Abstract

Abstract:

When cinema owners and managers in the USA and the United Kingdom wired their theatres for sound, most of them promptly dismissed their orchestras. As a consequence of that and other economic, technical, and aesthetic alterations then underway in the cinema business, a significant change occurred in relations between exhibitors and a key group of employees in the years from 1927 to 1933. These were the workers (generally known as 'operators') responsible for screening the films.

This article focuses on the changes that the introduction of recorded sound, together with alterations in the business and political environments, brought to operators' workplace duties and conditions of employment in both the United States of America and the United Kingdom.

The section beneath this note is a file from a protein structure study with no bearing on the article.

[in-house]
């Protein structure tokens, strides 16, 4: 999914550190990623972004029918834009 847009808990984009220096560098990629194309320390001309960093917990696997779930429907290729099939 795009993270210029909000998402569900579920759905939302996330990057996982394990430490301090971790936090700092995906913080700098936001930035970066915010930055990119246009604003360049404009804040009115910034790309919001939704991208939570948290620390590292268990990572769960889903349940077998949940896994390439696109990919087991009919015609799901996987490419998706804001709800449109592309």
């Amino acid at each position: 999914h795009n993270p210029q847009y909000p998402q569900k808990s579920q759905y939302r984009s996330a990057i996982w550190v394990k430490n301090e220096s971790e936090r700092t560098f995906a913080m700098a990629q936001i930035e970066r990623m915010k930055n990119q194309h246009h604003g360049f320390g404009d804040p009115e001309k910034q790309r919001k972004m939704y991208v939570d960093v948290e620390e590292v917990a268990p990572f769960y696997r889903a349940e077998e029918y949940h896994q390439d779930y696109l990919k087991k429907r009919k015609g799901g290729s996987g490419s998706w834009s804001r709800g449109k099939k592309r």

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Additional Information

ISSN
1753-0776
Print ISSN
1753-0768
Pages
pp. 217-240
Launched on MUSE
2019-01-31
Open Access
No
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